Addressing Current Limitations of Real-time Model-checking

Lead Research Organisation: University of Kent
Department Name: Sch of Computing


Model checkers are tools which can automatically verify that a system behaves as intended. Because this is done on a model of a system, design flaws are identified before the system is actually built, thus saving time, money, and even loss of lives (e.g. systems that control the navigation of airplanes). Here we focus on real-time model-checking, which deals with systems where timing constraints are important.A (real-time) model-checker accepts a model represented as a network of timed automata. Timed automata are a graph-like notation where nodes represent states in the system behaviour, and arcs between nodes represents actions. Both the time when actions can be performed, and the amount of time the system may remain in a given state, can be constrained. The second input to model-checkers is a logic formula, describing the correctness property we wish to check (e.g, that a certain undesired event will never occur). The logic is usually known as the requirements logic.Model-checking is one of the triumphs of theoretical computer science research, with a large number of successful applications in the commercial sector. This is because model-checkers can now automatically verify properties which, in the past, required experts to develop complex proofs by hand. Among real-time model-checkers, Uppaal is the most extensively applied. The success of Uppaal in bridging the gap between academic research and industrial application is impressive. However, the approach still has a number of significant limitations:1. Timelocks. These are degenerate states in which time is unable to pass and cannot, in the general case, be detected. Timelocks arise because of the way in which the passage of time is modelled in timed automata semantics. Of course, physical systems cannot stop time. However, the verification of properties by model-checkers is (for reasons that I will not address here) only meaningful for timelock-free models. If a model contains a timelock, then the user cannot have complete confidence in the verification results. For example, Uppaal may report that a bad event never occurs, unaware that the event may indeed occur, but cannot be detected because the model stops time before this happens. Dangerously, this undetected bad event may still be present when the system is built.2. Expressiveness of Requirements Logic. Uppaal is very efficient. But to achieve this, the designers had to limit the kind of properties which can be written (i.e they had to restrict the requirements logic). As a result, many properties that one would like to verify cannot be checked with Uppaal, or are difficult to express (and so it is easier to make mistakes when trying to capture the meaning of a given property).The proposed research will address these limitations and thereby significantly improve the applicability of real-time model-checking in general, and Uppaal, in particular. This will be done as follows.1. Building from existing related work on the subject I will develop techniques and tools to prevent or detect timelocks in timed automata specifications (these are based on the structure of the timed automata).2. I will integrate research on choppy logics (more expressive than Uppaal's logic) with test automata approaches (a different way to express properties, which Uppaal can handle efficiently) to enlarge the class of properties that Uppaal can model-check, without compromising its performance. 3. I will undertake a set of demanding case studies to evaluate our Uppaal extensions (e.g. control systems, communication protocols, sensor networks, etc.).4. Finally, I will feed the results of our research into fields of computing for which symbolic real-time model checking is critical.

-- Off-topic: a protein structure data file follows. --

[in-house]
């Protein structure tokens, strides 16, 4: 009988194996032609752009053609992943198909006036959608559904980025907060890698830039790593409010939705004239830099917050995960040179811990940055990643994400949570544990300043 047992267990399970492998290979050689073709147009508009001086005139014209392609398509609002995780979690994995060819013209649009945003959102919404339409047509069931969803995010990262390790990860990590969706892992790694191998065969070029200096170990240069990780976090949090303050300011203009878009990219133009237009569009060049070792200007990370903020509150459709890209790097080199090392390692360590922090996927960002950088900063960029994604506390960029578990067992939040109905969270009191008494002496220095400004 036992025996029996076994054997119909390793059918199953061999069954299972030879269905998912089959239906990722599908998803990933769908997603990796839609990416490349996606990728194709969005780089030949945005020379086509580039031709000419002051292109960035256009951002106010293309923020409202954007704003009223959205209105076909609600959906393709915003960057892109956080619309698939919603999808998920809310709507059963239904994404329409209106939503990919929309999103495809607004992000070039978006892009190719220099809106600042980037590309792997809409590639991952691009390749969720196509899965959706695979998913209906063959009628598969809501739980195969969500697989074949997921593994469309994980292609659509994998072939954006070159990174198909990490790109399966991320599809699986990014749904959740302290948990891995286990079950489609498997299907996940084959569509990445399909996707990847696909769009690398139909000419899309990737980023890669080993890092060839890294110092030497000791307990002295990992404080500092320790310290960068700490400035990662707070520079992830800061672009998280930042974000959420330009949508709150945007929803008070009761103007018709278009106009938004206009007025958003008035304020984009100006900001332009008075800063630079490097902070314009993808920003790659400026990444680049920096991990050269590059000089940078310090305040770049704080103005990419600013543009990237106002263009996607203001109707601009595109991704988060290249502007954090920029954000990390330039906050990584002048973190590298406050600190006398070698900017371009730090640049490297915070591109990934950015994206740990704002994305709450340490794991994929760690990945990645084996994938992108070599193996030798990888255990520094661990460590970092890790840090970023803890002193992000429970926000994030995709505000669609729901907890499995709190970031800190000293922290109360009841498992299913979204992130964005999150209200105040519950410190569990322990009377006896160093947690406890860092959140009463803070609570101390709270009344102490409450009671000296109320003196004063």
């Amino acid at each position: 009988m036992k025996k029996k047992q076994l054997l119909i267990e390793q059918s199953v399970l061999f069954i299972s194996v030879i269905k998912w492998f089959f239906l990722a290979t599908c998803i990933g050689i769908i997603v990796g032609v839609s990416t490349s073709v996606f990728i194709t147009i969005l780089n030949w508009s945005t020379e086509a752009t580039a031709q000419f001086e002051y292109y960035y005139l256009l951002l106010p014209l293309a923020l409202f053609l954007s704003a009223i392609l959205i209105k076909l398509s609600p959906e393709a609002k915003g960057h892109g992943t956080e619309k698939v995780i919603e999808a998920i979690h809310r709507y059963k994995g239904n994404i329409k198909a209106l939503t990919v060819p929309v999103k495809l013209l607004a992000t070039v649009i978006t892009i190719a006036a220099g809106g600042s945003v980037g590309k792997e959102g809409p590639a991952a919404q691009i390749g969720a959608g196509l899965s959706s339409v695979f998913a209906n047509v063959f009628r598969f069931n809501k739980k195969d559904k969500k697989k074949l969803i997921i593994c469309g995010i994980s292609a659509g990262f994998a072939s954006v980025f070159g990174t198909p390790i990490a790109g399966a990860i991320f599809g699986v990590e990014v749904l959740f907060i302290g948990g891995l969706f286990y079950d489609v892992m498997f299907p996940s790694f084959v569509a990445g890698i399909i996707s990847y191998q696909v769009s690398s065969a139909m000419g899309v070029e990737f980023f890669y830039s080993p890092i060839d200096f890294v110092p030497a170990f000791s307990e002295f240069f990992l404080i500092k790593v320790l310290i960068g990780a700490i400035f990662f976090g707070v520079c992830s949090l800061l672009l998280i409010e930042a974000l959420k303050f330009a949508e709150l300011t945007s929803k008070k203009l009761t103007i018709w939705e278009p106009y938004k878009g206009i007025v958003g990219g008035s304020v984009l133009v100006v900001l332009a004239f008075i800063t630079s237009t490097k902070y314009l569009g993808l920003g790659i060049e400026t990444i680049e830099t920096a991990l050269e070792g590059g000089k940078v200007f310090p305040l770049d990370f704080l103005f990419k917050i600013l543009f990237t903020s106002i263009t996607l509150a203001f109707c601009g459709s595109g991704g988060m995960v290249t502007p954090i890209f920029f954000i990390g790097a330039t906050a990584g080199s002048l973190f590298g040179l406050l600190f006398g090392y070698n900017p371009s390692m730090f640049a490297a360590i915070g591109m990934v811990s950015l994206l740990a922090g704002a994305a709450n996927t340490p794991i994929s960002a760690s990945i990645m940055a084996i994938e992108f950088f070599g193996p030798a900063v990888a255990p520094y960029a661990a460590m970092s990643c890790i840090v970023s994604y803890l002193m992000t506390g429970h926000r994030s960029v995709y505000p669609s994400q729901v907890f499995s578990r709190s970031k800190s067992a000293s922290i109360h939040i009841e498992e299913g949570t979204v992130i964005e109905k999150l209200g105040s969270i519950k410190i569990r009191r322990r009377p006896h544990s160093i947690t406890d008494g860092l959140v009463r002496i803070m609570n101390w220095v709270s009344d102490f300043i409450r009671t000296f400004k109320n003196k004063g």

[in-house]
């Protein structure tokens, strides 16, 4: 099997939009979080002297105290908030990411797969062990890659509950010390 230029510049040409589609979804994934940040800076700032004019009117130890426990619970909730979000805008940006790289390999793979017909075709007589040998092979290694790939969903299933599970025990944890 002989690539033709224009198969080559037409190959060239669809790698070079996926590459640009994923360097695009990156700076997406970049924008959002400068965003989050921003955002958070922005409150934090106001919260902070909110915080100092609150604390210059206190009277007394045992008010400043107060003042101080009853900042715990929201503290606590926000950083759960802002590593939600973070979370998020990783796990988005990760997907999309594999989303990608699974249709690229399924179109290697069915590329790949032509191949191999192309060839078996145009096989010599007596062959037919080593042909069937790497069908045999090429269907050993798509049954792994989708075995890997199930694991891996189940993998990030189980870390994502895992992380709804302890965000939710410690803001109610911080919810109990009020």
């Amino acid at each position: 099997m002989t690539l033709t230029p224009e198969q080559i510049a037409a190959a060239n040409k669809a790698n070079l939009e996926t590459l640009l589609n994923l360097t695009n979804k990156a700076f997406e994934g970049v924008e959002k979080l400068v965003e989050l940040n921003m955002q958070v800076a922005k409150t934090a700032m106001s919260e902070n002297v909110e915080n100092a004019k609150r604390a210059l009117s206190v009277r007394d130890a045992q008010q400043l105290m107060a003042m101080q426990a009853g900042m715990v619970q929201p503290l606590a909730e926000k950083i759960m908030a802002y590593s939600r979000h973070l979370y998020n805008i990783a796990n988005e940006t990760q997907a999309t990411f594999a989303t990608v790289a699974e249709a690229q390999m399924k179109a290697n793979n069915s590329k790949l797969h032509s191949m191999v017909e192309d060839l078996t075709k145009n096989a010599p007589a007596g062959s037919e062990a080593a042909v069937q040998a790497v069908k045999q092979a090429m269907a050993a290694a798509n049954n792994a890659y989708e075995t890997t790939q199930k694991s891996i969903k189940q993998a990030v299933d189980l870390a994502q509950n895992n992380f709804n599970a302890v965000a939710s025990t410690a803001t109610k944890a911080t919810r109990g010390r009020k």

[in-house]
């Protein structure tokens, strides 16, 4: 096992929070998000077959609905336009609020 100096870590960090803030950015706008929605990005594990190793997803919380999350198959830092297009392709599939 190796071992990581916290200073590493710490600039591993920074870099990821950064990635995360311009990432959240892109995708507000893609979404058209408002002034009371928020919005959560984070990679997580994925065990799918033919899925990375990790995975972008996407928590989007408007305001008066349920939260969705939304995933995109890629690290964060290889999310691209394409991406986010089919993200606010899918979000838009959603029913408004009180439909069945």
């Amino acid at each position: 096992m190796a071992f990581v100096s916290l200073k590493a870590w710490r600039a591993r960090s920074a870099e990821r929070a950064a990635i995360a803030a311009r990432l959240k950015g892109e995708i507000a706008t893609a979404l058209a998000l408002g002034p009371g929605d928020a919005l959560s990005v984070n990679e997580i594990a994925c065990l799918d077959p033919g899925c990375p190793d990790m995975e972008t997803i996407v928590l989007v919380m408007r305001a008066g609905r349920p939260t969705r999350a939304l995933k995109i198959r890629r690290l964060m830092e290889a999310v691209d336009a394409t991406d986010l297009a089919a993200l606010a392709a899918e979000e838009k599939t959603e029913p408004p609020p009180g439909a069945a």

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Description We developed front-end tools that enhance the usability of Uppaal, a well known model-checker for real-time systems.

In conjunction with Uppaal, these tools allows the user to
- validate the model to check to rule out anomalous execution paths which could otherwise invalidate Uppaal's verification algorithm;
- extend the type of models that Uppaal can check; and
- extend the type of properties that Uppaal can verify.
Exploitation Route Our front-end tools could be integrated into Uppaal releases. They could also be adapted to work with other real-time model-checkers.

The techniques developed during this project could be extended to implement automatic verification of more expressive logics.
Sectors Digital/Communication/Information Technologies (including Software),Electronics

Description To my knowledge, my findings have not been used outside academia
First Year Of Impact 2010
Description Aalborg University 
Organisation Aalborg University
Country Denmark 
Sector Academic/University 
Start Year 2006
Description Radboud University Nijmegen 
Organisation Radboud University Nijmegen
Country Netherlands 
Sector Academic/University 
Start Year 2006